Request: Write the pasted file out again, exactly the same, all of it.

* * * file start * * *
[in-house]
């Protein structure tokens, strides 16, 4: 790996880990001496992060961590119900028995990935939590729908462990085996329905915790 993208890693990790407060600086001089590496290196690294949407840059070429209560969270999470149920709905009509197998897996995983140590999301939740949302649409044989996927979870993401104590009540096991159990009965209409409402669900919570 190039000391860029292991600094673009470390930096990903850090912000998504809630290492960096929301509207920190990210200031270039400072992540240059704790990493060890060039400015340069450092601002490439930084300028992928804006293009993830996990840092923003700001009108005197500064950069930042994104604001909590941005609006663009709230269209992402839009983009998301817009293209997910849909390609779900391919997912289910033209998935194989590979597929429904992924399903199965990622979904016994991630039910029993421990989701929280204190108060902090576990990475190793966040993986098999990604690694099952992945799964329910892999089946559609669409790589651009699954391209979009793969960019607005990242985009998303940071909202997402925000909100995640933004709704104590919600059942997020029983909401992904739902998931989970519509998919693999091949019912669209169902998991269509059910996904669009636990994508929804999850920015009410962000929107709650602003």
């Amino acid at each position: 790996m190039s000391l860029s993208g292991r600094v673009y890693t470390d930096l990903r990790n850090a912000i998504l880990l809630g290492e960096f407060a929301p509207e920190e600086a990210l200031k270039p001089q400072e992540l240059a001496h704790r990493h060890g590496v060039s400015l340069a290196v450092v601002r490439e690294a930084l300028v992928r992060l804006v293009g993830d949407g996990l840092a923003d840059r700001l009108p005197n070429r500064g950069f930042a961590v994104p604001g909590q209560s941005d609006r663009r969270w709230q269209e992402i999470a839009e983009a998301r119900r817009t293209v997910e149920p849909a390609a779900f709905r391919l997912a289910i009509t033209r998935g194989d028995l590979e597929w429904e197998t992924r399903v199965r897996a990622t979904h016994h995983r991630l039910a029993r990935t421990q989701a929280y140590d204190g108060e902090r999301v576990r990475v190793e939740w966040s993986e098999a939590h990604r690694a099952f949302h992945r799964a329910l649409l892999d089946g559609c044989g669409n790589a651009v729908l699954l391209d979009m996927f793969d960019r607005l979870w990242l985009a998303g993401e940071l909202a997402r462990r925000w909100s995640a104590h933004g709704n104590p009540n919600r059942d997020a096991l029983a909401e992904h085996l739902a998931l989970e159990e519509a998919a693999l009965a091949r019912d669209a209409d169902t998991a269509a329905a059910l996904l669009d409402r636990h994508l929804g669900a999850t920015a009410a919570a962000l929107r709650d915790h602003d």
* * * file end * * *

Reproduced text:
[in-house]
């Protein structure tokens, strides 16, 4: 790996880990001496992060961590119900028995990935939590729908462990085996329905915790 993208890693990790407060600086001089590496290196690294949407840059070429209560969270999470149920709905009509197998897996995983140590999301939740949302649409044989996927979870993401104590009540096991159990009965209409409402669900919570 190039000391860029292991600094673009470390930096990903850090912000998504809630290492960096929301509207920190990210200031270039400072992540240059704790990493060890060039400015340069450092601002490439930084300028992928804006293009993830996990840092923003700001009108005197500064950069930042994104604001909590941005609006663009709230269209992402839009983009998301817009293209997910849909390609779900391919997912289910033209998935194989590979597929429904992924399903199965990622979904016994991630039910029993421990989701929280204190108060902090576990990475190793966040993986098999990604690694099952992945799964329910892999089946559609669409790589651009699954391209979009793969960019607005990242985009998303940071909202997402925000909100995640933004709704104590919600059942997020029983909401992904739902998931989970519509998919693999091949019912669209169902998991269509059910996904669009636990994508929804999850920015009410962000929107709650602003």
């Amino acid at each position: 790996m190039s000391l860029s993208g292991r600094v673009y890693t470390d930096l990903r990790n850090a912000i998504l880990l809630g290492e960096f407060a929301p509207e920190e600086a990210l200031k270039p001089q400072e992540l240059a001496h704790r990493h060890g590496v060039s400015l340069a290196v450092v601002r490439e690294a930084l300028v992928r992060l804006v293009g993830d949407g996990l840092a923003d840059r700001l009108p005197n070429r500064g950069f930042a961590v994104p604001g909590q209560s941005d609006r663009r969270w709230q269209e992402i999470a839009e983009a998301r119900r817009t293209v997910e149920p849909a390609a779900f709905r391919l997912a289910i009509t033209r998935g194989d028995l590979e597929w429904e197998t992924r399903v199965r897996a990622t979904h016994h995983r991630l039910a029993r990935t421990q989701a929280y140590d204190g108060e902090r999301v576990r990475v190793e939740w966040s993986e098999a939590h990604r690694a099952f949302h992945r799964a329910l649409l892999d089946g559609c044989g669409n790589a651009v729908l699954l391209d979009m996927f793969d960019r607005l979870w990242l985009a998303g993401e940071l909202a997402r462990r925000w909100s995640a104590h933004g709704n104590p009540n919600r059942d997020a096991l029983a909401e992904h085996l739902a998931l989970e159990e519509a998919a693999l009965a091949r019912d669209a209409d169902t998991a269509a329905a059910l996904l669009d409402r636990h994508l929804g669900a999850t920015a009410a919570a962000l929107r709650d915790h602003d």